Any iOS developer entering the world of Android must take it upon themselves to be their own gatekeeper and to make themselves aware of what constitutes best practices for an Android application. Just as iOS users want and deserve lists that move and bounce nicely when you scroll them, Android users want and deserve some key conventions to be observed.

Games must properly support the buttons. On iOS there is one button, and we usually don’t need to think about it too much. On Android there is back, home, search, and usually an options button too. These are commonly refererred to as the “hard keys”.

Games must play nicely with other applications. You know how in your iOS game, you detect when the user makes a phone call and you politely pause the game and wait until they come back? You need to do this and more for Android. Android has more complex multitasking than iOS, and so you need to ensure you game is a good Android citizen that will get along with all the other applications, activities, tasks, and notifications that will often demand your players attention.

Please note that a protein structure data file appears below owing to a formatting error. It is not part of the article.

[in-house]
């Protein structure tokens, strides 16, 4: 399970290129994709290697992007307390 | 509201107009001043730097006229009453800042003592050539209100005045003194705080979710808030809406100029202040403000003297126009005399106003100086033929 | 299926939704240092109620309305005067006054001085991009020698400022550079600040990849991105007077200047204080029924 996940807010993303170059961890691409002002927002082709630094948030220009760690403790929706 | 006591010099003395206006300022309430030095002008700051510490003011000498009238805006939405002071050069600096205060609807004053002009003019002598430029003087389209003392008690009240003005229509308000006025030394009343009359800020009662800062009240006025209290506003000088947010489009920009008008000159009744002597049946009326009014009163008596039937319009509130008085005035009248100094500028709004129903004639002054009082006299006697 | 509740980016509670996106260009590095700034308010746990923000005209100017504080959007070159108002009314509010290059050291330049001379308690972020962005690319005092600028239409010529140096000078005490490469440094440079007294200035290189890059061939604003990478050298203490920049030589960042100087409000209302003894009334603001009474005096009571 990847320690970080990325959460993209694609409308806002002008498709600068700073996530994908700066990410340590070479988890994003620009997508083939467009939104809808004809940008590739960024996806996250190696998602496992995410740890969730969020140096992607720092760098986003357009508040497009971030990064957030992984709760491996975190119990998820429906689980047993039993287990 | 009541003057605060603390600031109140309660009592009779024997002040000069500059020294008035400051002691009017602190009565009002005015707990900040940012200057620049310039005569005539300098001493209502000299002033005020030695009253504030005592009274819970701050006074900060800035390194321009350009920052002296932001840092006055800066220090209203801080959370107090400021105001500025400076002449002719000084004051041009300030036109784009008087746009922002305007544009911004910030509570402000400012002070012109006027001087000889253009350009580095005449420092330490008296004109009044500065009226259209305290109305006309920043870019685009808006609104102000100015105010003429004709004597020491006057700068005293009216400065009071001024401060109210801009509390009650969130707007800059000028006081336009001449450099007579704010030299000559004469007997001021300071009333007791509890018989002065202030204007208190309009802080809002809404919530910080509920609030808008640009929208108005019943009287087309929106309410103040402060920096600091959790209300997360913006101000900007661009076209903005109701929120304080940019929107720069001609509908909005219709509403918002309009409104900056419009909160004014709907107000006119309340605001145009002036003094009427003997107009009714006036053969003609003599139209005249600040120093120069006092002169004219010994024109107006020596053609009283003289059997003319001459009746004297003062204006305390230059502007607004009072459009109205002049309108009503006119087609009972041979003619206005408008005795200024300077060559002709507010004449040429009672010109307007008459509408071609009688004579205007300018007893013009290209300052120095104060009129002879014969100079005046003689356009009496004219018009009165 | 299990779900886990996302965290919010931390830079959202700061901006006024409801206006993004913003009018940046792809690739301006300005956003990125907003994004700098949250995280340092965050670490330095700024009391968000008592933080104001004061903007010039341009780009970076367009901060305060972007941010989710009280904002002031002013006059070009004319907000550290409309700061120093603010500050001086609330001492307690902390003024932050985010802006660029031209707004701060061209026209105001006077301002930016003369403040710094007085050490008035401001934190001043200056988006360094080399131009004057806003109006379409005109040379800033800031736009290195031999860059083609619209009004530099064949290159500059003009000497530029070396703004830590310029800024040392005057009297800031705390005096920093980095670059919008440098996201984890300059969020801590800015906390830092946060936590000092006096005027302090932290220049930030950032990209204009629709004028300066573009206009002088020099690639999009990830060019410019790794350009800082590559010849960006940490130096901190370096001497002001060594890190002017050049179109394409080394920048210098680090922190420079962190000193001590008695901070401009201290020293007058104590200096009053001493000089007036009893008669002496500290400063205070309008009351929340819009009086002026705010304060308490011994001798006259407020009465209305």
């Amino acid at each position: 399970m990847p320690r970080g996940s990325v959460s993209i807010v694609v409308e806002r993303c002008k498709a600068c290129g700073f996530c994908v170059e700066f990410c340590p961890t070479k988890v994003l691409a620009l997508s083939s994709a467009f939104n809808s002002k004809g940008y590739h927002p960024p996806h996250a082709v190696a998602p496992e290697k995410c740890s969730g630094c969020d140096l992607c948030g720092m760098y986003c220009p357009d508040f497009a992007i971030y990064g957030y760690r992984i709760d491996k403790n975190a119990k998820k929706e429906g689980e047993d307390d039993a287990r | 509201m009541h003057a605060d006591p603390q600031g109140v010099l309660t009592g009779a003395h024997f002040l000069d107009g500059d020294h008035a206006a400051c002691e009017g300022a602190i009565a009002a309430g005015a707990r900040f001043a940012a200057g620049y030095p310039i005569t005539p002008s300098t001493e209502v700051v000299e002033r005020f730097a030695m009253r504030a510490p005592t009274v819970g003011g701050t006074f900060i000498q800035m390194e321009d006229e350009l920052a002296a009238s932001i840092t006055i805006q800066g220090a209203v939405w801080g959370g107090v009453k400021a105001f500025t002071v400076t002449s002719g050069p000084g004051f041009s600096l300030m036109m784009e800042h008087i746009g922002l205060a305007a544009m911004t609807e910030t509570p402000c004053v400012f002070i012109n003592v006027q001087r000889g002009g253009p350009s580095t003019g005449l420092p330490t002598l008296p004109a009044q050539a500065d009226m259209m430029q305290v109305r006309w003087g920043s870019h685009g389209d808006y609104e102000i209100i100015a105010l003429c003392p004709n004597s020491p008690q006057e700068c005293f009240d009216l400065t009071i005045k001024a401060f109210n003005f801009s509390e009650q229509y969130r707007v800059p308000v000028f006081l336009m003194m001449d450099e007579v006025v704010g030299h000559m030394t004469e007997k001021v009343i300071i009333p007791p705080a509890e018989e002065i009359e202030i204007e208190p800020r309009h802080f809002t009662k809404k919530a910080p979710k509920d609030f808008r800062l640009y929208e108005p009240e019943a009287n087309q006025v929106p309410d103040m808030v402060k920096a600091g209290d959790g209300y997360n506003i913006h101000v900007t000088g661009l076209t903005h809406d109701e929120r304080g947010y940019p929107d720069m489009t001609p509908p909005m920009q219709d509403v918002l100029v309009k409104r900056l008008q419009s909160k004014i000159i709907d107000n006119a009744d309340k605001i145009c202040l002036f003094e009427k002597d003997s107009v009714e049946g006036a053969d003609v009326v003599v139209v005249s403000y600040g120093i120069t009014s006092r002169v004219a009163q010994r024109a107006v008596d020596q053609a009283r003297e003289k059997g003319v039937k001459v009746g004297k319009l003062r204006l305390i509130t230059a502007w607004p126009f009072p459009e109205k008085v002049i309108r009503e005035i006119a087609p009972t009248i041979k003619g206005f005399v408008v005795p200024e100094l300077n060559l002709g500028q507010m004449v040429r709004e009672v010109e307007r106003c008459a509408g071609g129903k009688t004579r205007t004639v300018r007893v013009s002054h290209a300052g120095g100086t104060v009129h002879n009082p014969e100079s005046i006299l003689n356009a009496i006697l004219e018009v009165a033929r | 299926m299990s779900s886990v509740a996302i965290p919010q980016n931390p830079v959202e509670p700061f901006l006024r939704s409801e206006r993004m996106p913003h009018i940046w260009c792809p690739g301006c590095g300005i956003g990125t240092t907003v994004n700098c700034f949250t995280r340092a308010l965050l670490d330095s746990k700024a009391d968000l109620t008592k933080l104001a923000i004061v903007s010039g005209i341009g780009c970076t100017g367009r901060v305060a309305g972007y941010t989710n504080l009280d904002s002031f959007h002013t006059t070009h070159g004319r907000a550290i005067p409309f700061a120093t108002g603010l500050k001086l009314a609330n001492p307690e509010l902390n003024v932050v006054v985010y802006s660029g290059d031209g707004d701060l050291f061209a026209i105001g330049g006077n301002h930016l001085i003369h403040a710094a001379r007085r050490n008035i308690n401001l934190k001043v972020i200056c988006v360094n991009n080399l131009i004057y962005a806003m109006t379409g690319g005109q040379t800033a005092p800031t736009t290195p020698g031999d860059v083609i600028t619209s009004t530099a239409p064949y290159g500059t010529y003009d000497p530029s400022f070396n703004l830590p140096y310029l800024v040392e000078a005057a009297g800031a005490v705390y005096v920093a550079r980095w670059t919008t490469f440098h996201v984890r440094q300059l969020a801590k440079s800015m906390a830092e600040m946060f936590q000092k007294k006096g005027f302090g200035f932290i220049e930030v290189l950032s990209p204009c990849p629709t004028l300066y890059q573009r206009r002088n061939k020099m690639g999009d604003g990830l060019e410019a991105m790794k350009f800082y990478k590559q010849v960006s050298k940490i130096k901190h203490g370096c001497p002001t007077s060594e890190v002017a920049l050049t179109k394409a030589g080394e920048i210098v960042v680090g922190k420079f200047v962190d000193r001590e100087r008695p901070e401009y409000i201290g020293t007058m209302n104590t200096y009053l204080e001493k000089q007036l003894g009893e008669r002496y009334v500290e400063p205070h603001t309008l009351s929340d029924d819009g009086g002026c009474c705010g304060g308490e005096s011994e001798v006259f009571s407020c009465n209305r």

First, let’s discuss how the hard keys are supposed to work.

The Hard Keys

Back. Don’t be confused by your web browser, on Android the back button is more like popping something off the stack. Whenever your player sees a screen, that screen goes onto the stack. When the user is done with that screen you then remove that screen from the stack.

An example:
Step 1. The user views the main menu (push main menu onto the stack)
Step 2. The user starts a level (push the level onto the stack - pushing back here should return the user to the main menu)